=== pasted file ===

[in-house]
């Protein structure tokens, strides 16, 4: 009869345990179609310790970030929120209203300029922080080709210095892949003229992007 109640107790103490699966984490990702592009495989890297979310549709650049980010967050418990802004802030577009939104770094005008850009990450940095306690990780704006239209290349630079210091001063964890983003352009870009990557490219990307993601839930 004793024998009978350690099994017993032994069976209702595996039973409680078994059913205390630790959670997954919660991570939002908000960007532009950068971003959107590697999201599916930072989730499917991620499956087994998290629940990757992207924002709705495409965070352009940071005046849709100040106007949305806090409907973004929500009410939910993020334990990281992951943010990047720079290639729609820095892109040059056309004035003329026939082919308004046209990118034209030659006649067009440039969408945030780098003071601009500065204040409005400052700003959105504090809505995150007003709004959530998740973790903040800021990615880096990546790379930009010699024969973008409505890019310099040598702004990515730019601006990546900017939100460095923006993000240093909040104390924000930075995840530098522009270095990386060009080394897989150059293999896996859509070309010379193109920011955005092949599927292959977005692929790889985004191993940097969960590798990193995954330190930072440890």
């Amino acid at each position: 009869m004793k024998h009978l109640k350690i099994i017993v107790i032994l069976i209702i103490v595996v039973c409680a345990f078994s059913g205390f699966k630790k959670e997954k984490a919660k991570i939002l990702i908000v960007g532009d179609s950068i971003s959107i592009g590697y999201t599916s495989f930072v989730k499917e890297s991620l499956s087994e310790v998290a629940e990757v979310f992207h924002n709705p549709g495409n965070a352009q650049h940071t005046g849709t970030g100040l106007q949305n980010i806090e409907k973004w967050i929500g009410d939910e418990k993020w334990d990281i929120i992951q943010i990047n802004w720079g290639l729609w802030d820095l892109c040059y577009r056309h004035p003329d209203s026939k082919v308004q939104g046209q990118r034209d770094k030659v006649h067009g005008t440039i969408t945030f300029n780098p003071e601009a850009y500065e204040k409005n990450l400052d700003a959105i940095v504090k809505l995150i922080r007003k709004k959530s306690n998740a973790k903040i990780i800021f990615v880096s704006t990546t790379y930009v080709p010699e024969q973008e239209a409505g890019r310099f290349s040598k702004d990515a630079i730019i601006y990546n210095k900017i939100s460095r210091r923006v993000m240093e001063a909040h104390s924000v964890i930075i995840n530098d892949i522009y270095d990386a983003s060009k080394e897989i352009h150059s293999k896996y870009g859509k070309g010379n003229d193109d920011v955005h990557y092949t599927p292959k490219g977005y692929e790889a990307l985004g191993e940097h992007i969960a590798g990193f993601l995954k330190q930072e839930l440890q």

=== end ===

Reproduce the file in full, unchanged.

[in-house]
């Protein structure tokens, strides 16, 4: 009869345990179609310790970030929120209203300029922080080709210095892949003229992007 109640107790103490699966984490990702592009495989890297979310549709650049980010967050418990802004802030577009939104770094005008850009990450940095306690990780704006239209290349630079210091001063964890983003352009870009990557490219990307993601839930 004793024998009978350690099994017993032994069976209702595996039973409680078994059913205390630790959670997954919660991570939002908000960007532009950068971003959107590697999201599916930072989730499917991620499956087994998290629940990757992207924002709705495409965070352009940071005046849709100040106007949305806090409907973004929500009410939910993020334990990281992951943010990047720079290639729609820095892109040059056309004035003329026939082919308004046209990118034209030659006649067009440039969408945030780098003071601009500065204040409005400052700003959105504090809505995150007003709004959530998740973790903040800021990615880096990546790379930009010699024969973008409505890019310099040598702004990515730019601006990546900017939100460095923006993000240093909040104390924000930075995840530098522009270095990386060009080394897989150059293999896996859509070309010379193109920011955005092949599927292959977005692929790889985004191993940097969960590798990193995954330190930072440890």
């Amino acid at each position: 009869m004793k024998h009978l109640k350690i099994i017993v107790i032994l069976i209702i103490v595996v039973c409680a345990f078994s059913g205390f699966k630790k959670e997954k984490a919660k991570i939002l990702i908000v960007g532009d179609s950068i971003s959107i592009g590697y999201t599916s495989f930072v989730k499917e890297s991620l499956s087994e310790v998290a629940e990757v979310f992207h924002n709705p549709g495409n965070a352009q650049h940071t005046g849709t970030g100040l106007q949305n980010i806090e409907k973004w967050i929500g009410d939910e418990k993020w334990d990281i929120i992951q943010i990047n802004w720079g290639l729609w802030d820095l892109c040059y577009r056309h004035p003329d209203s026939k082919v308004q939104g046209q990118r034209d770094k030659v006649h067009g005008t440039i969408t945030f300029n780098p003071e601009a850009y500065e204040k409005n990450l400052d700003a959105i940095v504090k809505l995150i922080r007003k709004k959530s306690n998740a973790k903040i990780i800021f990615v880096s704006t990546t790379y930009v080709p010699e024969q973008e239209a409505g890019r310099f290349s040598k702004d990515a630079i730019i601006y990546n210095k900017i939100s460095r210091r923006v993000m240093e001063a909040h104390s924000v964890i930075i995840n530098d892949i522009y270095d990386a983003s060009k080394e897989i352009h150059s293999k896996y870009g859509k070309g010379n003229d193109d920011v955005h990557y092949t599927p292959k490219g977005y692929e790889a990307l985004g191993e940097h992007i969960a590798g990193f993601l995954k330190q930072e839930l440890q």